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4 Works 2,216 Members 41 Reviews

About the Author

Jordan Ellenberg is an American Mathematician and is currently the Vilas Distinguished Achievement Professor of Mathematics at the University of Wisconsin at Madison. He was born in 1971 and grew up in Potomac, Maryland. Both of his parents were statisticians, which may have helped Ellenberg excel show more in mathematics from a young age. He competed for the U. S. in the International Mathematical Olympiad three times, winning two gold medals and a silver. After receiving his undergraduate degree from Harvard University in 1993, Ellenberg obtained a master's degree in fiction writing from Johns Hopkins University. He then returned to Harvard to complete his Ph.D. in math. Ellenberg has written both fiction and non-fiction. His novel, The Grasshopper King, was a finalist for the New York Library Young Lions Fiction Award in 2004. He has been writing about math for a general audience for a number of years, and his work has appeared in the New York Times, the Wall Street Journal, Wired, the Washington Post and the Boston Globe. He also occasionally writes a column entitled "Do the Math" for the on-line magazine Slate. His book, How Not to Be Wrong: The Power of Mathematical Thinking was named to multiple bestseller lists. (Bowker Author Biography) show less

Includes the names: Jordan Ellenberg, Ellenberg Jordan

Works by Jordan Ellenberg


Common Knowledge




Если вы, как и гипотетическая студентка в начале этой книги, иногда задаетесь вопросом «Зачем нужно учить все эти логарифмы и интегралы, неужели все это в жизни потребуется?», то вам стоит ее прочесть. Потому что автор показывает, где и как математика, а вернее, умение рассуждать математически, приходит на помощь в реальном мире обывателя. Впрочем, добавляет он, наиболее востребованных во взрослой жизни разделов в школе как раз и не преподают (да и в большинстве вузов лишь мимоходом): речь о теории вероятности и статистике. Что прискорбно, ибо и СМИ, и политики любят бомбардировать людей статистикой и прогнозами, которые трудно воспринимать критически. Однако теперь книга Элленберга, написанная с хорошим юмором (да, математикам он совсем не чужд) и парадоксальными на первый взгляд примерами из окружающей действительности, позволит не только лучше разбираться в происходящем, но и даст немало возможностей продемонстрировать приятелям в баре, какие они, в сущности, двоечники.… (more)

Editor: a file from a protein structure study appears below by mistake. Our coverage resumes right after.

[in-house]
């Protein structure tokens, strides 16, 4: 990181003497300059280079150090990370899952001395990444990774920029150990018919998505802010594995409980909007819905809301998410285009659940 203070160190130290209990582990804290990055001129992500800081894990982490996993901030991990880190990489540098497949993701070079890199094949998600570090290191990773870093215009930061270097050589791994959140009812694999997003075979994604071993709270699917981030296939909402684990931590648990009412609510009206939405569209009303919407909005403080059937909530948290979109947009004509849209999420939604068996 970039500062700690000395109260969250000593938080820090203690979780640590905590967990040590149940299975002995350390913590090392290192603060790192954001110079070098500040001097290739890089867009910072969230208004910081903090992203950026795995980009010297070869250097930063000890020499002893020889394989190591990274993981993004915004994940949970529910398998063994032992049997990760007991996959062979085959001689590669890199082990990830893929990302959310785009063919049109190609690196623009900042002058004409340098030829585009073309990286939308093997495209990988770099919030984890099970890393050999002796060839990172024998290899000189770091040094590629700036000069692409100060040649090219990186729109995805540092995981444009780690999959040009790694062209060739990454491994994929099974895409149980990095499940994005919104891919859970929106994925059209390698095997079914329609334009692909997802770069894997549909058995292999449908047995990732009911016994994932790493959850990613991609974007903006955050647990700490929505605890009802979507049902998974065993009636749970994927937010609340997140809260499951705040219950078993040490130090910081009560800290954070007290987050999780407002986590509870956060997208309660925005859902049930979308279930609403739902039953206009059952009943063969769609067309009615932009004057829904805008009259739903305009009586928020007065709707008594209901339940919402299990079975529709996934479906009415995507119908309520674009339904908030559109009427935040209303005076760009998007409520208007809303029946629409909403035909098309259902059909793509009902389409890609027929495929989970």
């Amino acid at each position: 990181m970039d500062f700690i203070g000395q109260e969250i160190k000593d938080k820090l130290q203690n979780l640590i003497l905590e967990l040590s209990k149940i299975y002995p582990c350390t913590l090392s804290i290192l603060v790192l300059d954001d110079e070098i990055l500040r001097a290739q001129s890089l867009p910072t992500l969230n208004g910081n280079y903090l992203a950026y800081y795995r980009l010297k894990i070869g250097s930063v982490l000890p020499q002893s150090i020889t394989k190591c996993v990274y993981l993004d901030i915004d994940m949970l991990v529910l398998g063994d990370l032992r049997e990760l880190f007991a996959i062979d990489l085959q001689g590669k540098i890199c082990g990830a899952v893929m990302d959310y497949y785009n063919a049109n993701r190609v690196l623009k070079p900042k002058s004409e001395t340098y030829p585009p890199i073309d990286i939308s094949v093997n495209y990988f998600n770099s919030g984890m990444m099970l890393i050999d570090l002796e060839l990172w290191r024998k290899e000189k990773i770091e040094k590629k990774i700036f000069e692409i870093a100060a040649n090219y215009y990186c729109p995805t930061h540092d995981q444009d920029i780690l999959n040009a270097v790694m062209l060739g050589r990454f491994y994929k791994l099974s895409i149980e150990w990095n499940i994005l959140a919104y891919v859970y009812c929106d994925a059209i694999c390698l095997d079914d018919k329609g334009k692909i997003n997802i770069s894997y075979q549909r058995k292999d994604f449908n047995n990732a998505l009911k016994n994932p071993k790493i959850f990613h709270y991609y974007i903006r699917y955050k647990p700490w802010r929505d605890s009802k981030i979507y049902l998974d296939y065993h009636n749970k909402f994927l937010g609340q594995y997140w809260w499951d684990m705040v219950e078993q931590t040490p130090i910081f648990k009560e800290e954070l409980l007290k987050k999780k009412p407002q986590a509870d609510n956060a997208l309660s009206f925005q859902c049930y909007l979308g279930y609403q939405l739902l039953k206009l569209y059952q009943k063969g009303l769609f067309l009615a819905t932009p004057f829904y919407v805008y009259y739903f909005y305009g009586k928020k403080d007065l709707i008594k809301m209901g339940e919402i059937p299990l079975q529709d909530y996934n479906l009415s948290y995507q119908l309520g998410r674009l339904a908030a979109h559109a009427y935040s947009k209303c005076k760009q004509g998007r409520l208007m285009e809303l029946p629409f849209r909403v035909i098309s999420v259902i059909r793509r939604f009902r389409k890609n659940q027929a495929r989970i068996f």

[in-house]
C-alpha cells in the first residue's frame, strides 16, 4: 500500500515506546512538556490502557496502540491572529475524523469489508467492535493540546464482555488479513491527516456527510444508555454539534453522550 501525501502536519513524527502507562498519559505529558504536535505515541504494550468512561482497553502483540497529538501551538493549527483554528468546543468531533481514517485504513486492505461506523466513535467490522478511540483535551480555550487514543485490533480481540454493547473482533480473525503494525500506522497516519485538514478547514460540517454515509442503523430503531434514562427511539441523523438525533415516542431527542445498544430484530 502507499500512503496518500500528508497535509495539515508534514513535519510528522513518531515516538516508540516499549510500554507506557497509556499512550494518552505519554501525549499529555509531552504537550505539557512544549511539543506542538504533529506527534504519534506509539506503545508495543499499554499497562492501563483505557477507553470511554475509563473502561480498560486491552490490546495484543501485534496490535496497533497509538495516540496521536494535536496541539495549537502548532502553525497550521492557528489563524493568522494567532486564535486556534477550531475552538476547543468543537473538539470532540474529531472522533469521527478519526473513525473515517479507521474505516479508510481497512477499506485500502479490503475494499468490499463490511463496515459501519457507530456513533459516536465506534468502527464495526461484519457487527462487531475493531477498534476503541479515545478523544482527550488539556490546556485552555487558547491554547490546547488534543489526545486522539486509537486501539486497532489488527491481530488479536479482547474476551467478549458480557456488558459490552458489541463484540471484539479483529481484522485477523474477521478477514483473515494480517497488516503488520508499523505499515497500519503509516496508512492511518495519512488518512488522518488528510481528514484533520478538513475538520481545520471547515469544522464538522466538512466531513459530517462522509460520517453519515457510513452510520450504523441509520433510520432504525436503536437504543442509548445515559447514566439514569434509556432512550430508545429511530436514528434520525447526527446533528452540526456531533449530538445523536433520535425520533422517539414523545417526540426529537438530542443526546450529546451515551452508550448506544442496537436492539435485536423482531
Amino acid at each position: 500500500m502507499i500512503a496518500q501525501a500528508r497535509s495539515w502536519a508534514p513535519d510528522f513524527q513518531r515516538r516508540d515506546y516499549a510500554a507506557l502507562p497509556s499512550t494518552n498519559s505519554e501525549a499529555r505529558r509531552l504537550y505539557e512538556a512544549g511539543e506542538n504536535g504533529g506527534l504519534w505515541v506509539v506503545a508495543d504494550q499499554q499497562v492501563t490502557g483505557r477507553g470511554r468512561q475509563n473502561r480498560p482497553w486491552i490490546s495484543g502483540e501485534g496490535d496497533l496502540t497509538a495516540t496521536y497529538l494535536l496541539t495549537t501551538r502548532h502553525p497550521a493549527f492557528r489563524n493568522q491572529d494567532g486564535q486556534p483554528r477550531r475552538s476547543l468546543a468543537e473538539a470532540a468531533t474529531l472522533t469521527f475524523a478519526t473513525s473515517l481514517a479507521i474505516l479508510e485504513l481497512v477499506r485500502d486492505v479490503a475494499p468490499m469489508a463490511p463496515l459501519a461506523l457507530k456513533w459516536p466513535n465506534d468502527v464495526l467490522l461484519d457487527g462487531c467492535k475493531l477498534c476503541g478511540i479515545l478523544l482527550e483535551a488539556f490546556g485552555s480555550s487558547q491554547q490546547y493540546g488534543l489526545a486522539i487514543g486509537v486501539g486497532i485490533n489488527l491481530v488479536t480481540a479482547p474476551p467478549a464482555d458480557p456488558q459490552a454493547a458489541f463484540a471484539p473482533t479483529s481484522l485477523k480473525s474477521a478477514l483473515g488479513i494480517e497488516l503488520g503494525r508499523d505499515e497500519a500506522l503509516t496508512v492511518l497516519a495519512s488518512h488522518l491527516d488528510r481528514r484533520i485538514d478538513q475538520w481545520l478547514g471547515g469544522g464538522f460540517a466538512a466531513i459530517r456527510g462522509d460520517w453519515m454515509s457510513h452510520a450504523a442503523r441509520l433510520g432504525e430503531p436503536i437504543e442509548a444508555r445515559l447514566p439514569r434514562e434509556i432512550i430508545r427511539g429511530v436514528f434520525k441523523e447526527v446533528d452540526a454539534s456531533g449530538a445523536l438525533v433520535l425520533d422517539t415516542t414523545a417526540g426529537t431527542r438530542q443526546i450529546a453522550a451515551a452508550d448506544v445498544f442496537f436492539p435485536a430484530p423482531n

Den85 | 32 other reviews | Jan 3, 2024 |
Really good overview of some critical thinking problems, most closely related to statistics (although Euclid comes into it). Good examples of faulty thinking and interesting discussions of regression NOT a good book for audio.
brianstagner | 32 other reviews | Sep 11, 2023 |
A popular entry in the category, mathematics for the uninformed, this one addresses many of the usual intellectual problems, e.g. regression to the mean, the law of large numbers, what a p value means, expected value, etc. I think most readers with a technical education will be familiar with all the "answers", so what's so good about this book? The author writes well, he does not avoid the use of some mathematical symbols and graphs, and, both a strength and a weakness, he does not tell a straight story, but mixes related concepts and different historical figures together to perhaps make the chapters more approachable.… (more)
markm2315 | 32 other reviews | Jul 1, 2023 |
I was the student who got lost on the first day of geometry class in high school and never got found again. I was glad to find this book, because I thought maybe it would fill in the missing pieces of my geometric education; for example, I thought it would explain to me, in simple terms, why I should care about geometry (admittedly, there is some of that in the last chapter). Renowned mathematician Jordan Ellenberg begins with a section that quotes Wordsworth, and I thought, good! I am in familiar territory! Yet the rest of the book is a highly technical look at earthly phenomena such as pandemics, elections, and artificial intelligence to name a few. I got to the end, but I didn't absorb much.

I'm not sure for whom this book was written, but I am sure it wasn't written for me.
… (more)
akblanchard | 6 other reviews | Mar 13, 2023 |



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